Councillor’s plea not to lift bridge weight limit

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LIFTING a weight restriction on a bridge that divides two villages may lead to fatal accidents, according to a parish council chairman.

Councillor Peter Kirby, chairman of Sutton-on-Derwent Parish Council, says East Riding Council must continue to enforce the 7.5 tonne maximum limit on Sutton Bridge between Sutton-on-Derwent and Elvington, or build a footbridge so pedestrians can cross safely.

Elvington/Sutton Bridge

Elvington/Sutton Bridge

The limit was applied to the grade II listed bridge in September 2010 after an HGV had smashed into the side of the bridge months earlier, causing extensive damage and putting it out of action as repair work took place.

But, at an overview and scrutiny committee meeting in July last year, members decided that the weight restriction will not be renewed when it expires in March.

Coun Kirby said: “Pedestrians, cyclists, horse riders and wheelchair users risk their lives daily crossing this bridge.

“The East Riding of Yorkshire Council has told us there is no justification in keeping the temporary weight limit because there have been no fatalities. In their words “There is no blood on the road”.

“What kind of people are we dealing with who demand the life of innocent victims in order to prove a need? If HGVs are permitted to resume crossing this bridge, God forbid, but it may not be long before the requirements of the ERYC are met.

“We, in Sutton upon Derwent and our neighbours in Elvington, will continue to fight for a safe passage for vulnerable people over this bridge. A pedestrian foot bridge, as at Stamford Bridge will suffice, failing that, the HGV ban must stay.”

Since being imposed, some residents in nearby villages have complained that the weight restriction has led to more heavy goods vehicles travelling through their village, causing a rise in noise pollution and increasing the danger in their community.

But Coun Kirby said there is nothing to prove that more heavy goods vehicles are travelling through other villages and avoiding the B1228 through Sutton-on-Derwent.

He said: “The B1228 route through Sutton upon Derwent has not been closed to HGV traffic during the course of the temporary weight limit. HGV traffic still comes through the village and is diverted to reach the A1079 at Wilberfoss.

“Therefore, there’s no reason why any extra HGVs should be generated through Bubwith or Holme on Spalding Moor.

“As for residents of Wheldrake complaining that HGVs are coming through their village because of this ban - two minutes looking at a road map will expose this myth for the nonsense it is.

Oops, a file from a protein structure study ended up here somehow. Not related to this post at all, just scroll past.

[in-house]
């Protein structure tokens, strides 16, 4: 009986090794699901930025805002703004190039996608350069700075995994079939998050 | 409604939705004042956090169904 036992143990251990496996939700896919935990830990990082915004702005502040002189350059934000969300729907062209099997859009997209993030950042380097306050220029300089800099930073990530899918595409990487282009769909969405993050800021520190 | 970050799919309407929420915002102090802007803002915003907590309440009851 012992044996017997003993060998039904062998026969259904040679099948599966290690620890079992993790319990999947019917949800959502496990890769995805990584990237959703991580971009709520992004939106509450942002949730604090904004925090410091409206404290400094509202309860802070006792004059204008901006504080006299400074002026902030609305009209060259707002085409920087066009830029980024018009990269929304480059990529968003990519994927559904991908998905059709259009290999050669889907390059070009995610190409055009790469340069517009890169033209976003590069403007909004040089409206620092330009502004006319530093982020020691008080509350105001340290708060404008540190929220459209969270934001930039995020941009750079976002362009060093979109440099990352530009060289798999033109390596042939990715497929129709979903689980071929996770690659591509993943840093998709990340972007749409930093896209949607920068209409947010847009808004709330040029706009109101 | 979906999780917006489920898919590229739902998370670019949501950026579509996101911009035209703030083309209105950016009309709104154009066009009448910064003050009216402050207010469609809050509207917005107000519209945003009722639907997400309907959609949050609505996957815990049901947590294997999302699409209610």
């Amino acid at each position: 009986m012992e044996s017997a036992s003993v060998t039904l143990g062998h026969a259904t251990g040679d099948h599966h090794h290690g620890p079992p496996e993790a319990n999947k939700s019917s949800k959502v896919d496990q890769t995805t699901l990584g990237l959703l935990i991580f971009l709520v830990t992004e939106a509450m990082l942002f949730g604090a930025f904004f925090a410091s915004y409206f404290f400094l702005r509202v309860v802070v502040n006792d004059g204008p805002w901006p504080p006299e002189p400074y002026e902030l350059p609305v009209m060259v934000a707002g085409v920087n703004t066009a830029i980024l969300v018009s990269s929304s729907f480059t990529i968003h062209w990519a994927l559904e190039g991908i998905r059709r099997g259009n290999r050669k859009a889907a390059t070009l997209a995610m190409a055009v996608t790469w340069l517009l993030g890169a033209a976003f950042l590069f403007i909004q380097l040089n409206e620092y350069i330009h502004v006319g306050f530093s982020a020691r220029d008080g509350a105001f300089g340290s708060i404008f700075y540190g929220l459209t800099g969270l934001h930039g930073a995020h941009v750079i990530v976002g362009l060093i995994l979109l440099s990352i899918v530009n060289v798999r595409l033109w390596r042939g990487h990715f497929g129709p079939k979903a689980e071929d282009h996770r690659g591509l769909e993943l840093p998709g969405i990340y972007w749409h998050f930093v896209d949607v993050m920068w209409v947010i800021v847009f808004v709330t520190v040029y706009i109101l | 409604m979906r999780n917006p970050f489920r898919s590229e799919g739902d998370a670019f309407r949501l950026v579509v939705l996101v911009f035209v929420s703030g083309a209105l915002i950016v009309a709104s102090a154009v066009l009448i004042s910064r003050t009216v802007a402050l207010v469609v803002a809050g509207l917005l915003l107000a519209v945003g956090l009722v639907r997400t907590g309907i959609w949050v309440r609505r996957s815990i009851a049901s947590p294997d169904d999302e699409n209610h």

“The only traffic surveys carried out by the East Riding of Yorkshire Council during the course of the temporary weight ban clearly show that, of the HGV traffic using the four-road Bubwith crossroads, almost 50 per cent used the B1228 north, to or from the direction of Sutton upon Derwent. This clearly demonstrates that HGVs have continued to use the B1228 throughout the course of the ban.”

Coun Kirby added that some HGV vehicles have been ignoring the weight restriction and driving over the bridge.

“Many of the HGV vehicles do take the proper diversion but quite a few are going over the bridge,” he said.

ERYC has responded to Coun Kirby’s comments and Nigel Leighton, director of environment and neighbourhood services, told the Pocklington Post: “The council sought the experimental traffic regulation order (TRO) for the weight limit at Sutton Bridge to allow for essential maintenance works to be carried out following an incident involving an HGV causing structural damage in January 2010.

“Following an extensive consultation with the parish councils affected by the weight limit, with seven responding and five supporting the lifting of the limit, a report was submitted to the environment and regeneration overview and scrutiny committee in July 2011, with members agreeing that the limit be lifted.

“The council is aware of residents’ concerns regarding safety and has reduced the speed limit on the approach to the bridge to 30mph from 60mph and has also improved the road markings to allow HGVs to take a better position when manoeuvring over the bridge.

“The council will be installing CCTV on the bridge to reclaim any future costs for damage caused by vehicles to the structure, and will also be closely monitoring HGV usage of the bridge through additional vehicle counts.”